Perhaps more importantly, the film has several thematic differences, as well as an overall shift in mood. Whilst the source material was to an extent characterised by an odd air of camp nihilism, Kurono, Kato and Kishimoto being the centre of a weird maelstrom of madness and dark social commentary, the film attempts more of an emotional connection with the audience and an exploration of fate and of taking one's place in the world. This actually works quite well, and certainly helps the film to get over the obstacle of being based on something episodic, providing more of a sense of character development and continuity. Although it does have a few unnecessarily ponderous stretches, Watanabe Yusuke's script is solid, and does a good job of combining the feel of the manga and anime with something a little more substantial, successfully holding the interest throughout what is actually a far longer film than it feels. Things do get quite grim in places, though both Ninomiya Kazunari and Matsuyama Kenichi are fine in the lead roles, adding depth and a few touches of charisma.

Similarly, there have been a few key plot changes, with the film basically covering the first series of the anime, though with some events shifted around. Of course, given that the film is only half the story, whilst it does build the tension and works towards a big and momentous finale, it leaves things hanging for the sequel - though perhaps not in a way which might have been expected, with there being a few welcome surprises along the way. Another interesting addition is that of Yuriko Yoshitaka's Tae, Kurono's manga-drawing former classmate, who appears both as a potential romantic interest, and as a source of thematic or narrative exposition to come.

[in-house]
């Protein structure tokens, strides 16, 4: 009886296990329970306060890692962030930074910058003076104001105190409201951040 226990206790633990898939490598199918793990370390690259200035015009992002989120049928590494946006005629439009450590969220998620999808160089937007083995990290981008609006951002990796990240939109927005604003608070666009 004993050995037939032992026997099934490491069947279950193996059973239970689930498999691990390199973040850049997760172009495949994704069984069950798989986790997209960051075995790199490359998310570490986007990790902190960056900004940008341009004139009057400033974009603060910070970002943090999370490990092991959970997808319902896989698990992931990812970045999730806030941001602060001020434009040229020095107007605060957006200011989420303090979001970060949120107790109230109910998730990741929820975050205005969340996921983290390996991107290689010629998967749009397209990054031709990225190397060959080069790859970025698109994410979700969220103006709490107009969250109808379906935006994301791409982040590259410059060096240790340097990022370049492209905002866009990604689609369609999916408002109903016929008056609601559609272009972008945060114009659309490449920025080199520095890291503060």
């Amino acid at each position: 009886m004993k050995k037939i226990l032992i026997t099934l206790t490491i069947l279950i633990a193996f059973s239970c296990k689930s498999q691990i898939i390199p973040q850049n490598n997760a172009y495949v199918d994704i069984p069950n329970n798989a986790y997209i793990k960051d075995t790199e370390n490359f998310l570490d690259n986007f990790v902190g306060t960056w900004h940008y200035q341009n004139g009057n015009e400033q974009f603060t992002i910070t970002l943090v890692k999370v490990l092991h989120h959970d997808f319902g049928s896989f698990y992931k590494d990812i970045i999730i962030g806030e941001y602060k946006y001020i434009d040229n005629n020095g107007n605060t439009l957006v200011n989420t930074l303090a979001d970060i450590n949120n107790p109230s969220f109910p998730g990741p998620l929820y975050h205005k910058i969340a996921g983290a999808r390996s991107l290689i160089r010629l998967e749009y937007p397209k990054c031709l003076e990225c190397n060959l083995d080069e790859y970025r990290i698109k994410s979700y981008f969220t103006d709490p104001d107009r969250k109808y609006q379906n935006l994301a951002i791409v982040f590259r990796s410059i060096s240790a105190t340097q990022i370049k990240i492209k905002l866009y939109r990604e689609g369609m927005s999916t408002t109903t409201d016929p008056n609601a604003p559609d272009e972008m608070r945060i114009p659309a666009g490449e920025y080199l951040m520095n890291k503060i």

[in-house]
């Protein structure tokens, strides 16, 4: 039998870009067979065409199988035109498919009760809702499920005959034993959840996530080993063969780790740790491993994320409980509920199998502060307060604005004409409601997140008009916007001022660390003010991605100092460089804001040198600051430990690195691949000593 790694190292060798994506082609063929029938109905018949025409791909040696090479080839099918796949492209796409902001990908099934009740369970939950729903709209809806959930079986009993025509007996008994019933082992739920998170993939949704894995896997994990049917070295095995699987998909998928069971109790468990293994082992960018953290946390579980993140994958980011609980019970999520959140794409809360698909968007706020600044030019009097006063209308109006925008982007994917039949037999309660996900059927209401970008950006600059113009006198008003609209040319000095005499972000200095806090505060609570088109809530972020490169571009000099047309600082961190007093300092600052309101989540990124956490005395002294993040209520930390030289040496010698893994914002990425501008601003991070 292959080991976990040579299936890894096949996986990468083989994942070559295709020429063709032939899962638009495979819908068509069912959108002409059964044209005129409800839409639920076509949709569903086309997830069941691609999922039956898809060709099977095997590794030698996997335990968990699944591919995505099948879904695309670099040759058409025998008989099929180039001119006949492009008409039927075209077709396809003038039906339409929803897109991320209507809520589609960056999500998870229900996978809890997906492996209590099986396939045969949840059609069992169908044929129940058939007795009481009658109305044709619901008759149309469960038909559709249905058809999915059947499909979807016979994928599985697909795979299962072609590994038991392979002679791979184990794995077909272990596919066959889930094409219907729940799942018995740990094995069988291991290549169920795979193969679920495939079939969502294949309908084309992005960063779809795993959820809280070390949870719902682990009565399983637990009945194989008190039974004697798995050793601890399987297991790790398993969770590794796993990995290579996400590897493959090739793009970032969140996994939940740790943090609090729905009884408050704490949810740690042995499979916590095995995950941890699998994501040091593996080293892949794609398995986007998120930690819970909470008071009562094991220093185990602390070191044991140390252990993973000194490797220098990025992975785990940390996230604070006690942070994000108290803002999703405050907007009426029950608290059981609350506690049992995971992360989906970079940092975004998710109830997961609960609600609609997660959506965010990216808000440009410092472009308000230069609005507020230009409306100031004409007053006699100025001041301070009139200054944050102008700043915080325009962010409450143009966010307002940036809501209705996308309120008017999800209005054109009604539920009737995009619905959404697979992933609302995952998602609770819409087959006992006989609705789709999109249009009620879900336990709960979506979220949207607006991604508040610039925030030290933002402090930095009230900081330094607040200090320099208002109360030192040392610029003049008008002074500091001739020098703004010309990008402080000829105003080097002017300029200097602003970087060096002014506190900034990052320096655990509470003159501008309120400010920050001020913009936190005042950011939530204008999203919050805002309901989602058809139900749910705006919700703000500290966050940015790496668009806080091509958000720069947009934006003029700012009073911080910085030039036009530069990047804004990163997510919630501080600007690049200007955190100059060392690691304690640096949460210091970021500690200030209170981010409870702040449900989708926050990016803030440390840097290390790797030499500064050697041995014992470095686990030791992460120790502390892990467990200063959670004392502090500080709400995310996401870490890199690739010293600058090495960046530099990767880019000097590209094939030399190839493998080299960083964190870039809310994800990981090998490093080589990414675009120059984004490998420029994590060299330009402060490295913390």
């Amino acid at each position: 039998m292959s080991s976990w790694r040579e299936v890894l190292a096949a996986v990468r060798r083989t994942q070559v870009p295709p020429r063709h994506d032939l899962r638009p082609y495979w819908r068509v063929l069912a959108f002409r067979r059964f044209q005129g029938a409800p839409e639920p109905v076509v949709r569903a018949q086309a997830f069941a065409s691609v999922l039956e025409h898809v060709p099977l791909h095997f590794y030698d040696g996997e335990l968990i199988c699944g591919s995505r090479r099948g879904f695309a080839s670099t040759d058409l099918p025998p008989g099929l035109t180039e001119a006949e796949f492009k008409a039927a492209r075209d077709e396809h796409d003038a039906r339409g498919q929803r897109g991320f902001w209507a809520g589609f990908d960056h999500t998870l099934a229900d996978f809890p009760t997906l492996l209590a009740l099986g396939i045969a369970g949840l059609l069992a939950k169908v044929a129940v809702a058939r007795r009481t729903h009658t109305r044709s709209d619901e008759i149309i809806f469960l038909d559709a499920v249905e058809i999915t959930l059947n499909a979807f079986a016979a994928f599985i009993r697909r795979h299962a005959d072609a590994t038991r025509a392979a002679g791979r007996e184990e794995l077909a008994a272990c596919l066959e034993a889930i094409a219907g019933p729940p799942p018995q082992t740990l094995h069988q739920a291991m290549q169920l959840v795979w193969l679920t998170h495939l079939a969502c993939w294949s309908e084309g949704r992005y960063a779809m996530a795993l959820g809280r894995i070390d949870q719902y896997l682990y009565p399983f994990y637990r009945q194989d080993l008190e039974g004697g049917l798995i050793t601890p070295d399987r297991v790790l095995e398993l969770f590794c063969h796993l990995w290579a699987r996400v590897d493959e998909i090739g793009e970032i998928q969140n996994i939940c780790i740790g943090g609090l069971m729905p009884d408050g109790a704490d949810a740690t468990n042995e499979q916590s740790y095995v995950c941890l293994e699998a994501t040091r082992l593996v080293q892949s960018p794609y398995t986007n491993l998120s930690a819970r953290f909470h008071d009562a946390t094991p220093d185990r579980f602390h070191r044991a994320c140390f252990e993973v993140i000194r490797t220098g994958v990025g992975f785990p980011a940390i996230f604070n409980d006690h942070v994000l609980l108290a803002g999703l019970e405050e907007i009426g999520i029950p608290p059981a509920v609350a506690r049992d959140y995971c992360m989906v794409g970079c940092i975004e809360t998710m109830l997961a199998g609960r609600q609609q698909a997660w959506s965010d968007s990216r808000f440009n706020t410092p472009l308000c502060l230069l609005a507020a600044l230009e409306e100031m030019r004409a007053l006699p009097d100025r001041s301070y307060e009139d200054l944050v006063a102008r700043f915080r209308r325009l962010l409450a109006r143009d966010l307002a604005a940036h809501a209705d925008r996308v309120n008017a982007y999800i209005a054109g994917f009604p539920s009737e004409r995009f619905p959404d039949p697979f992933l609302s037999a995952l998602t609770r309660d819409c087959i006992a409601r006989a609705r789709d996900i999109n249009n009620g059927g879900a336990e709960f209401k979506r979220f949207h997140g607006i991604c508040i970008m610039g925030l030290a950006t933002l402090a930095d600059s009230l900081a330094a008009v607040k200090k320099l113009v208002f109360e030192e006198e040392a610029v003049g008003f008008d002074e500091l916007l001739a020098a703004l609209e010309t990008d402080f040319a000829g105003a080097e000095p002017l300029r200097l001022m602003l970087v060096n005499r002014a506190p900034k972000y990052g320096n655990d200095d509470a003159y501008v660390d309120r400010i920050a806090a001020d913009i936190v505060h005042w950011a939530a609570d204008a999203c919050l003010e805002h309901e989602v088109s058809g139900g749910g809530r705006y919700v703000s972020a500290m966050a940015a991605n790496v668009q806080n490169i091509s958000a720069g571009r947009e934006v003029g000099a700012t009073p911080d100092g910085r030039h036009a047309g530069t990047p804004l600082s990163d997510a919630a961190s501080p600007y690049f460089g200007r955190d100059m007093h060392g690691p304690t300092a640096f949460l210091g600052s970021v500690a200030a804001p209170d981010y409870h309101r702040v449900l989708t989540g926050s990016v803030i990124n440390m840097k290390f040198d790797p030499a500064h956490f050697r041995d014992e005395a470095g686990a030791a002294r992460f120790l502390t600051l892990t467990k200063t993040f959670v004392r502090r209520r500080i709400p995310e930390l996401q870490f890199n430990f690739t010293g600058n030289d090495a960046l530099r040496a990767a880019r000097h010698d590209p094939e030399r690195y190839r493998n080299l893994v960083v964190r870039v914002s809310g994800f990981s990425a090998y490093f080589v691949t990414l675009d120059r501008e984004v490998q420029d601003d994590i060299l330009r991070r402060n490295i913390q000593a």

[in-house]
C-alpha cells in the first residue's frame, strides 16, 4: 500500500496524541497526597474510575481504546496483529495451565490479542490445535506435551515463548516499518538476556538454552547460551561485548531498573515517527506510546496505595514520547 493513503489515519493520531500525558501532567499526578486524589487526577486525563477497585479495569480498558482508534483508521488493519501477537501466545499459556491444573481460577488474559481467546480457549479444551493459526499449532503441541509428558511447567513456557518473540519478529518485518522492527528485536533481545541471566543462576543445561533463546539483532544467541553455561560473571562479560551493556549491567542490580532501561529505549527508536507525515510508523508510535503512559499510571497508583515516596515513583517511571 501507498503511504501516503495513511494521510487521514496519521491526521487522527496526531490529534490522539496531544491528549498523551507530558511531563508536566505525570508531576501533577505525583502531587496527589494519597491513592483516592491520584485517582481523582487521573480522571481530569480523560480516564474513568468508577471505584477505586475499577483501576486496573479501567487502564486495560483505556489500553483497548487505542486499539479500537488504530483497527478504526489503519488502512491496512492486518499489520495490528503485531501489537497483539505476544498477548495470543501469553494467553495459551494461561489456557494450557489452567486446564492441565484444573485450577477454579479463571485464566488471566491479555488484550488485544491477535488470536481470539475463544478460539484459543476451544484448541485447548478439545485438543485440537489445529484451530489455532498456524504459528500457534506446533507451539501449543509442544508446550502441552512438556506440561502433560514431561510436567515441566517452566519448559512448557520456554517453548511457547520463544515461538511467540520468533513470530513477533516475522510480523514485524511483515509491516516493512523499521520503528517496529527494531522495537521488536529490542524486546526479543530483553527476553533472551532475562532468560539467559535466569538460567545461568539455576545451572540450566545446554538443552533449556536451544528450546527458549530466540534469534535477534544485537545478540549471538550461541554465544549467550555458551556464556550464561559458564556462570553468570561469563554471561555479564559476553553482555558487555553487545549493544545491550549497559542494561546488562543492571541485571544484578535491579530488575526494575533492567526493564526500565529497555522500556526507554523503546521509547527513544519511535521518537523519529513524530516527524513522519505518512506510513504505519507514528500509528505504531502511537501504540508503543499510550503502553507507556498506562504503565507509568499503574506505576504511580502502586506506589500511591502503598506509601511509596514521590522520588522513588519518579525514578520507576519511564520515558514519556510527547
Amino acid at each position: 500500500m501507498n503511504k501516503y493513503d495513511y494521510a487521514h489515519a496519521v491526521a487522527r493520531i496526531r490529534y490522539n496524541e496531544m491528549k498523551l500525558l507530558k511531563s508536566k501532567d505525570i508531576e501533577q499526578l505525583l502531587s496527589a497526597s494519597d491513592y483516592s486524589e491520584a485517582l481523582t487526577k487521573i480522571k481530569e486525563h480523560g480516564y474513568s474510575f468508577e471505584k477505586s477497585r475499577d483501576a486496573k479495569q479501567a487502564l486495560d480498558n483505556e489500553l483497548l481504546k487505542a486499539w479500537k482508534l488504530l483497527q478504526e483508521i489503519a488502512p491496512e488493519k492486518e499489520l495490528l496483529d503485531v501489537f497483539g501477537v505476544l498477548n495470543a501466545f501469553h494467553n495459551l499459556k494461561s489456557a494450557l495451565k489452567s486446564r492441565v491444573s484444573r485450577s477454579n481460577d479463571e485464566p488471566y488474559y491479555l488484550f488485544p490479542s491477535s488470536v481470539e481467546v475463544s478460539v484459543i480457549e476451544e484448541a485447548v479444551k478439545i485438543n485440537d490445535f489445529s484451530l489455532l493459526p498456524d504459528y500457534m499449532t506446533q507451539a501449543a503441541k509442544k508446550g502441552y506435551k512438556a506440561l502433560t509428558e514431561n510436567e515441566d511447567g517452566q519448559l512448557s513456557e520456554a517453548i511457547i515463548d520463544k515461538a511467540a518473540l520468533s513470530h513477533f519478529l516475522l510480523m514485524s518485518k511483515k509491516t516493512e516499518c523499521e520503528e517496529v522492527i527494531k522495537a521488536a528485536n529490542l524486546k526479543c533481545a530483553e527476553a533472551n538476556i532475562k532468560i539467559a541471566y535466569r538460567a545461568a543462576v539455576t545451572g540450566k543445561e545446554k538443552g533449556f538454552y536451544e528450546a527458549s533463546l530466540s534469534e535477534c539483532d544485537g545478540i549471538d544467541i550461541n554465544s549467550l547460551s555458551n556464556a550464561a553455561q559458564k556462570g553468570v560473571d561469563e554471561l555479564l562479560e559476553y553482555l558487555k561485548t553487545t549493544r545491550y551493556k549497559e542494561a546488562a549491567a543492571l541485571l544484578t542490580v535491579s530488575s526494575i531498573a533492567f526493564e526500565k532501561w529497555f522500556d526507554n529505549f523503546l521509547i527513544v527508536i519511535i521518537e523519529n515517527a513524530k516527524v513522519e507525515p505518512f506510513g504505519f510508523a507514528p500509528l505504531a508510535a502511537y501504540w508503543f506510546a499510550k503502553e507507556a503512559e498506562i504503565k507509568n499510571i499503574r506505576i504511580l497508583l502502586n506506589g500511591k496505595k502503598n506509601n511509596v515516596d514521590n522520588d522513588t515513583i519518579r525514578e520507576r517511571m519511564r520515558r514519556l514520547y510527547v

Sato Shinsuke handles the material well, and avoids the pitfalls of many comic adaptations by playing the drama straight, giving the film a big budget blockbuster feel rather than being hell-bent on pleasing fans of some of the material's more geeky aspects. The film is for the most part nicely paced, gradually notching up the intensity of the alien encounters and matching this with character and plot revelations. The action scenes themselves are awesome, infused with a vicious energy that makes them amongst the best from Japanese cinema from the last couple of years. The money spent on the film is clearly up on screen, from the surprisingly not too ridiculous looking costumes through the neat guns and gadgets that the players are provided with by the sinister Gantz. Most impressive though are the aliens themselves, which have a marvellously old school feel, and though brought to life through CGI look almost like Ray Harryhausen style stop animation, particularly during the jaw-dropping final battle.

All of this combines to make Gantz a great deal of fun, and a film which is both one of the more successful comic adaptations of late and an exciting piece of commercial science fiction cinema in its own right. Whilst toned down from the manga and anime, it remains faithful to their oddball feel and packs in plenty of highly imaginative action, certainly whetting the appetite for Gantz: Perfect Answer.

by James Mudge -